Rachel Dolezal and the Ineffectiveness of "Going Native"

Sabrina celebrating New Years the Brazilian way in Brazil.

Sabrina celebrating New Years the Brazilian way in Brazil.

Recently, I was introduced as Brazilian in a meeting with the upper management of an organization. Now, anyone who really knows me, knows that I am not Brazilian. While this piece of information was incorrect, I chose to save the person giving my introduction some embarrassment by not correcting them. In that instance I knew that this group of people would leave the room believing that I was Brazilian and that I would be responsible for making the choice to clarify my actual cultural heritage. But I won't lie, the thought of them believing that I was from a place that I so adore was flattering to me. I even thought, "hey, let them think what they want," for a brief moment. I mean why not? I've lived in Brazil, I've studied Portuguese, I can cook a mean Moqueca de camarĂ£o and I Samba my butt off anytime I have the chance.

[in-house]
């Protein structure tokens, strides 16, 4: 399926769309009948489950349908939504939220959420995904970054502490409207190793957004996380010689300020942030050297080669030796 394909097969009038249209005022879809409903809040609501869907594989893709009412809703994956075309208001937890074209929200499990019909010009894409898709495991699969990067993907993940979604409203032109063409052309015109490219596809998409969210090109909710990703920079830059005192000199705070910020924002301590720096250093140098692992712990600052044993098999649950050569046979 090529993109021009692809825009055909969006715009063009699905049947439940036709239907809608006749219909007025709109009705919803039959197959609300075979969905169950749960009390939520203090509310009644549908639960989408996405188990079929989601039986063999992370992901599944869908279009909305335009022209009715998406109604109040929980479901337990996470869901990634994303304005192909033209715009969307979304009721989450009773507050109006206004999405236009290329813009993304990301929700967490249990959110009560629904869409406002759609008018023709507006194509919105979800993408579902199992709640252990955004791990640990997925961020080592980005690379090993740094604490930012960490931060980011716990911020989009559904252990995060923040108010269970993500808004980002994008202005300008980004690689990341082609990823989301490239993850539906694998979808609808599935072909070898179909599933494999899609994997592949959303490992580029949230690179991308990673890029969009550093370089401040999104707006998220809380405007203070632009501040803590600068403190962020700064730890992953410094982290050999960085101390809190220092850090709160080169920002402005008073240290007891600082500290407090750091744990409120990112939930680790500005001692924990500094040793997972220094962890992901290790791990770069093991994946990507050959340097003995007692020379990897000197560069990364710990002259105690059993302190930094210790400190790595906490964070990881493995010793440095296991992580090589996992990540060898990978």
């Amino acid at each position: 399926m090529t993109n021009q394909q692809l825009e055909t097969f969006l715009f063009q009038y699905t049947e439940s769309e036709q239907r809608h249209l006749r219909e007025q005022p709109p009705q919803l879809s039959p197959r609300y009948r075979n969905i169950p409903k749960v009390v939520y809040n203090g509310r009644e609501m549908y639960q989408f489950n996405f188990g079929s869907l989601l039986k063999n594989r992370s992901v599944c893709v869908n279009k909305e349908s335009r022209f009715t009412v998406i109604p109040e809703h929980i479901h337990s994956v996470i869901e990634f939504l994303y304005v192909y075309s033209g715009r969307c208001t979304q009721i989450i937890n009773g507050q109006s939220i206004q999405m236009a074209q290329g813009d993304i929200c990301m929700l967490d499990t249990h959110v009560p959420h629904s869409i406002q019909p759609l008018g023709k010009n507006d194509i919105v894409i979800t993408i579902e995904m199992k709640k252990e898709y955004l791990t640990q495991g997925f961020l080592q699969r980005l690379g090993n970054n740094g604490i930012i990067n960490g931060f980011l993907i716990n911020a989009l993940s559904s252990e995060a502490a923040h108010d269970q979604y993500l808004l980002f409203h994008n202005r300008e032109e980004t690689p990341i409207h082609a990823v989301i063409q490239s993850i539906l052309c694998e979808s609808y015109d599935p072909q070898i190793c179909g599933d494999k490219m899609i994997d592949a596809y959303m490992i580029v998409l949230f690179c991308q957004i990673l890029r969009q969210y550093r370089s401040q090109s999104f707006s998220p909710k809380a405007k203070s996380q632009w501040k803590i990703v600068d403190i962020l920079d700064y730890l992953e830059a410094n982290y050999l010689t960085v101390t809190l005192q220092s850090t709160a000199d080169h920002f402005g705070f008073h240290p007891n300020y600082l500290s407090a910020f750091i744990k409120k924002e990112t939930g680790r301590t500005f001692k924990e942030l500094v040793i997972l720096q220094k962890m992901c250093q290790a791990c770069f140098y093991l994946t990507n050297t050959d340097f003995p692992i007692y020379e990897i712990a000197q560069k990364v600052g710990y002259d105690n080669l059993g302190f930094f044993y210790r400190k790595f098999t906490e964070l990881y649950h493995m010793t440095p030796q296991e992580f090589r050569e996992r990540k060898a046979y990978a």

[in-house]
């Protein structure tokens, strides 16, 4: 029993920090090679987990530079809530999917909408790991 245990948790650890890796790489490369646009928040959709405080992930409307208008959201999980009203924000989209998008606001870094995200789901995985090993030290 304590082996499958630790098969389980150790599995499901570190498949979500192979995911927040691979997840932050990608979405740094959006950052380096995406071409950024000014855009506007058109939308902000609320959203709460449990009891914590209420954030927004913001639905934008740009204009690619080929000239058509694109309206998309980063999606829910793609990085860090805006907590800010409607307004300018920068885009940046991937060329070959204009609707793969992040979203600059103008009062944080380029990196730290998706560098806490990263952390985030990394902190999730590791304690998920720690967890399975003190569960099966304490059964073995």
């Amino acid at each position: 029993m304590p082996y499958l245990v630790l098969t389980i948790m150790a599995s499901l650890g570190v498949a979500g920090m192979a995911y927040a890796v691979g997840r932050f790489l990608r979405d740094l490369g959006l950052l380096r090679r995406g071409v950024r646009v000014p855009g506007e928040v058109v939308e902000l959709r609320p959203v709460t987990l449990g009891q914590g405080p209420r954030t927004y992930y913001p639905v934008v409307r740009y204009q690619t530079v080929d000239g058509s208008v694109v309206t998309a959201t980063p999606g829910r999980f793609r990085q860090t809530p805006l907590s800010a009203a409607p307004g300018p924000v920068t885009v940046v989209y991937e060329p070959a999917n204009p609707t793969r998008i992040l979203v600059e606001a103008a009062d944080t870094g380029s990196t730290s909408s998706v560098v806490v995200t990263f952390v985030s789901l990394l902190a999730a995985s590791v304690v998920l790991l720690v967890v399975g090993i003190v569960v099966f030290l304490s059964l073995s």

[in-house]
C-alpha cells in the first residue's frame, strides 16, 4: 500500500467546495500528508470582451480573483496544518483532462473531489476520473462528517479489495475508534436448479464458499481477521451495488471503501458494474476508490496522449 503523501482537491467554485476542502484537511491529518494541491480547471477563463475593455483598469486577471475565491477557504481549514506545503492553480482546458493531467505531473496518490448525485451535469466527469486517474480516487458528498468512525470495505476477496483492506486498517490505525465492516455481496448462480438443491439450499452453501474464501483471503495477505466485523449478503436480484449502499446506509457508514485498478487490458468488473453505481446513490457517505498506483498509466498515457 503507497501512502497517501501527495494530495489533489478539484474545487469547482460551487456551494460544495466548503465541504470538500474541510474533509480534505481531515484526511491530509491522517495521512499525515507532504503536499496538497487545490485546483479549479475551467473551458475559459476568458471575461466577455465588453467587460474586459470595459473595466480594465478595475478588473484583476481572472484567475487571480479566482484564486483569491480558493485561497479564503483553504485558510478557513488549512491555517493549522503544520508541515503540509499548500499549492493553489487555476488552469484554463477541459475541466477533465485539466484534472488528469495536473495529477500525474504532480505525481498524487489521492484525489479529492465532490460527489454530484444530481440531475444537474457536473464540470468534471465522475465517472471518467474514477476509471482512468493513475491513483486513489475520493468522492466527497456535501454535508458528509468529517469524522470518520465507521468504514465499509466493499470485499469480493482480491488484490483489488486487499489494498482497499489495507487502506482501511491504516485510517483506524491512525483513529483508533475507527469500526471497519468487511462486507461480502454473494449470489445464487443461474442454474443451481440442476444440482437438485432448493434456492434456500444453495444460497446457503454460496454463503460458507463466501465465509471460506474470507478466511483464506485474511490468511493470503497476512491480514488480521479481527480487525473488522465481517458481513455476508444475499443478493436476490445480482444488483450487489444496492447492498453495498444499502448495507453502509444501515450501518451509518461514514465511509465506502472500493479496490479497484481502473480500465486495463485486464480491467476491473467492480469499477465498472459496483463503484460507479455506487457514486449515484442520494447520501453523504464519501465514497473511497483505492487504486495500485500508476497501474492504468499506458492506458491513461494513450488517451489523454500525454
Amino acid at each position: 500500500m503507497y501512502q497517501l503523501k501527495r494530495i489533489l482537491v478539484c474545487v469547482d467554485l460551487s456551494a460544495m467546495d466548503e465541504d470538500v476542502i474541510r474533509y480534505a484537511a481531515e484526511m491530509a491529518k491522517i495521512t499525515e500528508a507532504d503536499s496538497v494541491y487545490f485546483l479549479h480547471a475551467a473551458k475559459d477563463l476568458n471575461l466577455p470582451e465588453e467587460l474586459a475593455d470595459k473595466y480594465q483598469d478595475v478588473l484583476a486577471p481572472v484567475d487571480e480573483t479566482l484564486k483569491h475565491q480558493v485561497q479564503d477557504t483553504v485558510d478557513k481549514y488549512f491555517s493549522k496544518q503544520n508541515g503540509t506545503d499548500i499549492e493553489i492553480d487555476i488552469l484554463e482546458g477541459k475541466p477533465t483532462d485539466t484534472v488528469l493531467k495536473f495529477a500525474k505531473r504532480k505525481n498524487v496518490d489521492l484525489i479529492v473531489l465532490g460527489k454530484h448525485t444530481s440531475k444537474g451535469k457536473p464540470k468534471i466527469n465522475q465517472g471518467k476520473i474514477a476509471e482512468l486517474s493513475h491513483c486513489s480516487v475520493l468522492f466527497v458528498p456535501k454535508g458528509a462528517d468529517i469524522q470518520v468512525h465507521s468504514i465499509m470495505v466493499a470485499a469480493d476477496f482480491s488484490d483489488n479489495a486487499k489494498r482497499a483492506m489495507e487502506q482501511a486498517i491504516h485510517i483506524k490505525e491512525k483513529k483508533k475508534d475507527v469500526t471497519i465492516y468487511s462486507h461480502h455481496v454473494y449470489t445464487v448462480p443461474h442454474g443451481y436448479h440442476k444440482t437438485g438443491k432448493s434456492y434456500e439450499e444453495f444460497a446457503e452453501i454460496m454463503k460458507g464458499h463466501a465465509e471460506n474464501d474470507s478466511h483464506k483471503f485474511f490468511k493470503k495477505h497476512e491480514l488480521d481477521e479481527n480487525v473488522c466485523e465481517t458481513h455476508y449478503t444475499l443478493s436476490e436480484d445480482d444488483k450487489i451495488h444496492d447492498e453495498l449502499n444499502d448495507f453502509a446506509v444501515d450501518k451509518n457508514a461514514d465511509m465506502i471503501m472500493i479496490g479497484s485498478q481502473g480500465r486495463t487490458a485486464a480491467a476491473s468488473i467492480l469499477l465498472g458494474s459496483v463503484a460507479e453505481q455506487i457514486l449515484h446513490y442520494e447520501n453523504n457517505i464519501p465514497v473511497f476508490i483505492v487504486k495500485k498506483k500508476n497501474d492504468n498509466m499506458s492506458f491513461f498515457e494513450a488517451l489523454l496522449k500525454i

The temptation to "go native," or completely adapt and assimilate to another culture is real (especially for interculturalist and expatriates). So if it is my life's work to understand this culture, why can't I just let people believe that I am Brazilian?

The answer is two-fold. First, how can one truly relate to the culture of another if they have no understanding of what develops their own culture and second, credibility is everything. Since Rachel Dolezal is the hot-topic of the moment I will use her as an illustration of my points.

Losing one's self to go native jeopardizes one's credibility.

Culture can be defined as "the way of life passed down from one generation to another through learning." It is made up of behaviors, beliefs, values and thought patterns.